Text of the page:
What Casac has been doing during those ‘nine wasted years’
The Council for the Advancement of the SA Constitution protects the constitution sometimes from the very people mandated to uphold it
It is perhaps no coincidence that the Council for the Advancement of the SA Constitution’s (Casac) 10 years of existence has largely coincided with the “nine wasted years” of the Zuma administration. The necessity for a progressive civil society organisation to defend and advance the foundations of our constitutional democracy was foremost in the minds of Casac’s pioneers over dinner at a restaurant in Adderley Street, Cape Town, in 2009 — the late Prof Kader Asmal, Geoff Budlender, Mamphela Ramphele and Richard Calland — as they anticipated the attacks on the independence of the judiciary and other bulwarks of the constitution.
As Casac was launched at Liliesleaf Farm in Rivonia on September 17 2010, its inaugural chair, Sipho Pityana, said: “In the changing circumstances of our times, a conservative assault on the constitution from the very powerful in our society is raising its ugly head”.
Pityana later explained why Casac was established: “The constitution was a product not just of political compromise, but also of a profound political struggle based on the principles of the Freedom Charter — a struggle and a set of principles whose values are in danger of being submerged by the rush to personal enrichment of a new, venal conservative faction that straddles the right wing of the ANC alliance and a broader political establishment that has formed over the past decade.”
Casac has focused on issues of public accountability, the rule of law, and the strengthening of institutions of governance through a strategy embracing research, advocacy, lobbying and litigation. One of its first research reports — Combating Corruption: Towards a Comprehensive Societal Response — was published in March 2011, just days before the landmark Glenister II judgment from the Constitutional Court. The report resonated with the judgment, arguing that the constitution and our international law obligations required an independent anti-corruption agency.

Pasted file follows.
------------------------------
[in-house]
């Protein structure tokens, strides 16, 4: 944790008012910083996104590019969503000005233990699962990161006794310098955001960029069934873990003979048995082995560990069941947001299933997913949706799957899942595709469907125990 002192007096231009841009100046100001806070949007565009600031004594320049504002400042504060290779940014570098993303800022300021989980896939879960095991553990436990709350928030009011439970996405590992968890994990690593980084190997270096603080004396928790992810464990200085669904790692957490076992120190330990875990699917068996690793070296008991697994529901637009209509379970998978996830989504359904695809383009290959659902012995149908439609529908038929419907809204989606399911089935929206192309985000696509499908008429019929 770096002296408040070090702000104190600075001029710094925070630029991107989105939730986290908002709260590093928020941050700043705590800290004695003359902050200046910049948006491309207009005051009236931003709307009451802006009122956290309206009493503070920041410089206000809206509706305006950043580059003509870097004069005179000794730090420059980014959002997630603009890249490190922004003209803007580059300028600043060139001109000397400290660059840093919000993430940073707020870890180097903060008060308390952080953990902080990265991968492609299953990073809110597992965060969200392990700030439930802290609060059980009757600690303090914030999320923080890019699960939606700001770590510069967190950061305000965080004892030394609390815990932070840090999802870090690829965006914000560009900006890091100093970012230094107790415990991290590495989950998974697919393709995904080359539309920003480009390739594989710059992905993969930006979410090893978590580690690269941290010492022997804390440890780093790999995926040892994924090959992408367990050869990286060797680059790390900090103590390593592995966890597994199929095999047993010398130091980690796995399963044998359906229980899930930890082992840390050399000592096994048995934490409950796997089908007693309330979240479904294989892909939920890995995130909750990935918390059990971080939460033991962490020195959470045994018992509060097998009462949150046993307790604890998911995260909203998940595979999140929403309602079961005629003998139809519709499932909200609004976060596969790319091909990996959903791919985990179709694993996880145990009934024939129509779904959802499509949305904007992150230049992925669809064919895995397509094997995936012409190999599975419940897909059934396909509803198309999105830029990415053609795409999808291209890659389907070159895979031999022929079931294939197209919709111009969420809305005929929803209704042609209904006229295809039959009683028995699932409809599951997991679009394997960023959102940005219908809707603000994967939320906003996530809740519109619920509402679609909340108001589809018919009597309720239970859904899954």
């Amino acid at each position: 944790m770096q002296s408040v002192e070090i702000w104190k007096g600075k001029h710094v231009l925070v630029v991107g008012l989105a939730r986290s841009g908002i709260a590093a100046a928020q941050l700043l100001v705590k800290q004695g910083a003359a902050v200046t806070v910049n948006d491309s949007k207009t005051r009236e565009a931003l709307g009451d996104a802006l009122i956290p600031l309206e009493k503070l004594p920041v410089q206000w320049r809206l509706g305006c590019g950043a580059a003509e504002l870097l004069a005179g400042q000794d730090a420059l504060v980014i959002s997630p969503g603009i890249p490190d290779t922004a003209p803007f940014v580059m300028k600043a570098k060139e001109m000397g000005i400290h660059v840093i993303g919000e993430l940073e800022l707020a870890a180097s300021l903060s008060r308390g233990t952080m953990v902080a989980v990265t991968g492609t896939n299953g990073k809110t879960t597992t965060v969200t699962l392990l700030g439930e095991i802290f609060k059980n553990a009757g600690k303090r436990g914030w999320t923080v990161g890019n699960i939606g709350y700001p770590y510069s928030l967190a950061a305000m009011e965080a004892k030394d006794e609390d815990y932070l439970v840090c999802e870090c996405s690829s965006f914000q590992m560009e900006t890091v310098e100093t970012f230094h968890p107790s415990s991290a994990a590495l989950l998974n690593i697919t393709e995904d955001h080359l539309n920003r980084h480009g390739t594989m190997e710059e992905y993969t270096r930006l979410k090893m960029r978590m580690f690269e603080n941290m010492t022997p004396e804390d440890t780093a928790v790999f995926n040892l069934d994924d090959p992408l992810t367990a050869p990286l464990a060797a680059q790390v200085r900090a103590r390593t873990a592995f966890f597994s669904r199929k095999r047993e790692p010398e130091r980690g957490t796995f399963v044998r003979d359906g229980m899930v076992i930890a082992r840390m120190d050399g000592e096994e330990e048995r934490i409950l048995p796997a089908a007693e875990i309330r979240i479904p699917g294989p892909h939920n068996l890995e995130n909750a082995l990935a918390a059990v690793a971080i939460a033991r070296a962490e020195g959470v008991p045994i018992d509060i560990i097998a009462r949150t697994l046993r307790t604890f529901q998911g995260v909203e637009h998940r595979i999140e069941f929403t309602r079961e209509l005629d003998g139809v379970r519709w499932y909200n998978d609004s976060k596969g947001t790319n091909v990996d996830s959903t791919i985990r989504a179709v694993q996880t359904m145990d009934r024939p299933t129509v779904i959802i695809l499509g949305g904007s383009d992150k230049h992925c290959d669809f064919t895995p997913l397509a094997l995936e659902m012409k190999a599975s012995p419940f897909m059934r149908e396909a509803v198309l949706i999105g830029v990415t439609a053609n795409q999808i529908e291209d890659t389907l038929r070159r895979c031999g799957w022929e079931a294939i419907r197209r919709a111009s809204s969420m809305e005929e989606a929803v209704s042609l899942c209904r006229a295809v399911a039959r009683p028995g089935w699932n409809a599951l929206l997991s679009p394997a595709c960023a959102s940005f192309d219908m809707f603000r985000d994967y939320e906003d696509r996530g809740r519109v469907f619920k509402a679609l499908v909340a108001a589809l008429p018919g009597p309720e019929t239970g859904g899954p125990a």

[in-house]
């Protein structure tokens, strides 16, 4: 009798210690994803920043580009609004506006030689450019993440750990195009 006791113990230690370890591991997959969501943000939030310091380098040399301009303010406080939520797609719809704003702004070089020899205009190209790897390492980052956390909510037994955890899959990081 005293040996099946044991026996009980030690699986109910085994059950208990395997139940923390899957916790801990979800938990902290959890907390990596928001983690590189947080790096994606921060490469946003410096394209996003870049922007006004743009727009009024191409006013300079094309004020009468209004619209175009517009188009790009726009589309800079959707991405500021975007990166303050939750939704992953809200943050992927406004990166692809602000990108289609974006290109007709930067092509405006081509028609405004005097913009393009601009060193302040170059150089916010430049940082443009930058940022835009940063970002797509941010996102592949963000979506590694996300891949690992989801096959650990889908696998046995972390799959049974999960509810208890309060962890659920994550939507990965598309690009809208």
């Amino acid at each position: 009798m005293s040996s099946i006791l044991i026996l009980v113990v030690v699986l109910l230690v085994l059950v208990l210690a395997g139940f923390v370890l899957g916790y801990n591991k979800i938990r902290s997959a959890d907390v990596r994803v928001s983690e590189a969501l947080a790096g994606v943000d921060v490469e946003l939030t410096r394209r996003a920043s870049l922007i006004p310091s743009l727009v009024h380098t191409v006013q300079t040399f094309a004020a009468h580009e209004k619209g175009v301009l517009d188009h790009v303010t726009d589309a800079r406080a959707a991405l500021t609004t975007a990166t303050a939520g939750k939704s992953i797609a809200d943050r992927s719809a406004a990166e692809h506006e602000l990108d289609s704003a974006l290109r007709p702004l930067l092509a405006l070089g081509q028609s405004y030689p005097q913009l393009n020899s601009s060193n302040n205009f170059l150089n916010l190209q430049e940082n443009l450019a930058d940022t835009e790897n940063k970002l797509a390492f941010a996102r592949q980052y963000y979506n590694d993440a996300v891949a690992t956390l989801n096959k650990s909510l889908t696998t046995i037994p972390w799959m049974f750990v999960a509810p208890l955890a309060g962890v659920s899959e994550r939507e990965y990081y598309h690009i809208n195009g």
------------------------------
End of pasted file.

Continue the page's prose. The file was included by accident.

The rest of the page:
Almost 10 years later and it seems the government has finally been persuaded of this. The recent announcement of a “fusion centre” of nine law enforcement agencies is a step towards that; but, as proposed in our report, it must go beyond resurrecting a Scorpions-like agency and imbue a dedicated agency with additional mandates of prevention and public education.
The recent Covid-19 corruption scandals have again exposed the weaknesses in the procurement system that a comprehensive prevention strategy can address. The government’s soon-to-be-released national anti-corruption strategy also speaks to a “whole of society” response to tackling corruption, an approach articulated in our 2011 report.
The public protector’s state of capture report in 2016 gave the president 30 days in which to appoint a judicial commission of inquiry. Casac thereafter wrote to then president Jacob Zuma urging him to appoint such a commission, notwithstanding his intended review of the public protector’s report, as it would be in the public interest to do so. We were subsequently named as one of the respondents in Zuma’s review application, which we actively opposed.
While Zuma’s application failed and the commission was appointed by Zuma in January 2018, we continue to oppose his attempts to appeal the personal costs order granted against him in this matter, most recently in the Supreme Court of Appeal last month.
An effective prosecuting authority is required to ensure accountability and respect for the rule of law. Yet this has been one of the institutions that has been systemically weakened from the Thabo Mbeki era